A Role in Corporate Responsibility, Conflict Prevention and Peace
Edited by Gabriele G.S. Suder
Chapter 2: Human Rights and Multinational Corporations: The Global Compact and Continuing Evolution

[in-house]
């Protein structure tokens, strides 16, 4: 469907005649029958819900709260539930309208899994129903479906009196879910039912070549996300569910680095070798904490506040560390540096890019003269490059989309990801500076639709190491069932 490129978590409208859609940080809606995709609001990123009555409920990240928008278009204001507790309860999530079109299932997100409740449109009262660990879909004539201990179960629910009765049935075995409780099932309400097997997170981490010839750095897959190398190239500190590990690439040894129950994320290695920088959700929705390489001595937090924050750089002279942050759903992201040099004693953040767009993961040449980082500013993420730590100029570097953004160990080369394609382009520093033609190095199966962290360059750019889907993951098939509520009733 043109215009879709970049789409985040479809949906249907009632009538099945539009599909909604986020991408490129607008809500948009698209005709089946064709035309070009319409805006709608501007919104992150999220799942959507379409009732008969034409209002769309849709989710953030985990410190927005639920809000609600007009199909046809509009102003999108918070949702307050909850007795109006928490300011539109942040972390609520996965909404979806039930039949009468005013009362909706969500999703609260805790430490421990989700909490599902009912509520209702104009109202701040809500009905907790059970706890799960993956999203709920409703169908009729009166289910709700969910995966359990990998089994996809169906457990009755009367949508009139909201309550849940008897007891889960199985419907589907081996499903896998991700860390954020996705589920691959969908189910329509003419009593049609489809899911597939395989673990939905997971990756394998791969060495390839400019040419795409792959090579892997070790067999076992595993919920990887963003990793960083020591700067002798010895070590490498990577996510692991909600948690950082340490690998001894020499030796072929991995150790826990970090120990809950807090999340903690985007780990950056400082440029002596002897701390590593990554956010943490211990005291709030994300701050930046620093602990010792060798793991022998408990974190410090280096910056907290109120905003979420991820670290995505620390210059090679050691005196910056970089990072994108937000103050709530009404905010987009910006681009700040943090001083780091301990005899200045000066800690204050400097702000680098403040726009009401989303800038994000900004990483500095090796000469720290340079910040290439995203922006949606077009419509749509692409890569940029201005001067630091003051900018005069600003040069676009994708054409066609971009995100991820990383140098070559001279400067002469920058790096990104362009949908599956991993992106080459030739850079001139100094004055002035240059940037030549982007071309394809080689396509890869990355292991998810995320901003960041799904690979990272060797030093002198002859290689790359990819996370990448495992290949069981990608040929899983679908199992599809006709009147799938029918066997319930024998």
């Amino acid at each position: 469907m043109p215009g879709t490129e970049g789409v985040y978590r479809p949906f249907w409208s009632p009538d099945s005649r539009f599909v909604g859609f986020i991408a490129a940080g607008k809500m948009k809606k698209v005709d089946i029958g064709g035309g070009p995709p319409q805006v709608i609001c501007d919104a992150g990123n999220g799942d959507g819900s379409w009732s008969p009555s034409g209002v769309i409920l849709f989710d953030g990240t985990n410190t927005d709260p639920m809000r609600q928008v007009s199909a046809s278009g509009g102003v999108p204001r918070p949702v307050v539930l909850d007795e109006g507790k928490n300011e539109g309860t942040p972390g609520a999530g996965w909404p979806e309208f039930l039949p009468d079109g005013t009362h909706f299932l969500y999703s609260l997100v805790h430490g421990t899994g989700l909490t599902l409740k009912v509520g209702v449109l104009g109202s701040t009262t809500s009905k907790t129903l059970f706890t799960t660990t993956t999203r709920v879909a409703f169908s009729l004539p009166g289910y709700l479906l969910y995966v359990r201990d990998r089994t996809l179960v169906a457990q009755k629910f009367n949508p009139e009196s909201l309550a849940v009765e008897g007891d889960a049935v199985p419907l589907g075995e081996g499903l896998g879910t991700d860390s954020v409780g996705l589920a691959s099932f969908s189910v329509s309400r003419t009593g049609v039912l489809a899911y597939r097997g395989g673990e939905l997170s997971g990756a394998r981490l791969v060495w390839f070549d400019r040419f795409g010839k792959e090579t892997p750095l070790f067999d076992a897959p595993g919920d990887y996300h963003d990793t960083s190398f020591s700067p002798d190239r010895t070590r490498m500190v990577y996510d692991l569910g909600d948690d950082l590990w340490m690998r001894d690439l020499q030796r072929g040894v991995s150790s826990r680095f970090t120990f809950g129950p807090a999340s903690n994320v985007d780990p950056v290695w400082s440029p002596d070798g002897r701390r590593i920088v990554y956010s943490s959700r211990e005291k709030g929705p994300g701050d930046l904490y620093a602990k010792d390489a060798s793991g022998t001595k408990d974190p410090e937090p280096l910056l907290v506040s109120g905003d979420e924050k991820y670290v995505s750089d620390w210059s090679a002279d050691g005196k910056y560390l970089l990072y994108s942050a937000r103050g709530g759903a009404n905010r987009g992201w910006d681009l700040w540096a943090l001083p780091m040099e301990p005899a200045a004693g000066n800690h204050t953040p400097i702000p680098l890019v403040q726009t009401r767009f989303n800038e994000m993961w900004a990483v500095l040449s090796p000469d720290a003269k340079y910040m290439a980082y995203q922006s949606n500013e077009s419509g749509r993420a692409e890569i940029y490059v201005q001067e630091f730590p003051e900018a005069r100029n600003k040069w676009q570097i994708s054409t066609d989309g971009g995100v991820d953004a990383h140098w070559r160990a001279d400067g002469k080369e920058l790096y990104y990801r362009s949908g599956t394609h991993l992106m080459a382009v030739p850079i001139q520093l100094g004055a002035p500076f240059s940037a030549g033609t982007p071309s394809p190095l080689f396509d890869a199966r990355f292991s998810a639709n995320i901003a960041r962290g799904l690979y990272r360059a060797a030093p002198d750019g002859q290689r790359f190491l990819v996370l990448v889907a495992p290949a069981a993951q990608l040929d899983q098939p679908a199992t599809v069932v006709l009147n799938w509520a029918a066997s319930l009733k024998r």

David Atkinson and Richard Pierre Claude 2.1 INTRODUCTION The intersection of two important global trends – the advancement of human rights norms with its broad menu of socio-economic and political standard, and the emergence of a globalized economy owing largely to the power and inﬂuence of multinational corporations – oﬀers both serious conﬂict and, at the same time, potential to resolve such conﬂict. In the context of modern history, the concept of human rights has captured the attention of individuals and groups around the world in the aftermath of World War II. Historian Kenneth Cmiel, who has written extensively on human rights, captures the essence of its modern transition: Few political agendas have seen such a rapid and dramatic growth as that of “human rights.” Prior to the 1940s, the term was rarely used. There was no sustained international movement in its name. There were no non-governmental organizations (NGOs) with a global reach to defend its principles. There was no international law crafted to protect our human rights. By the 1990s, however, you couldn’t escape it (Cmiel, 2004, p. 117). The adoption of the United Nations Universal Declaration of Human Rights in 1948 signaled the modern development of human rights. Since that time, their appeal has reached around the world oﬀering aid, protection and assistance to numerous types of human causes. Traditionally, the struggle over human rights, particularly the eﬀort for their recognition and protection, has been within the political domain deﬁned primarily by the...
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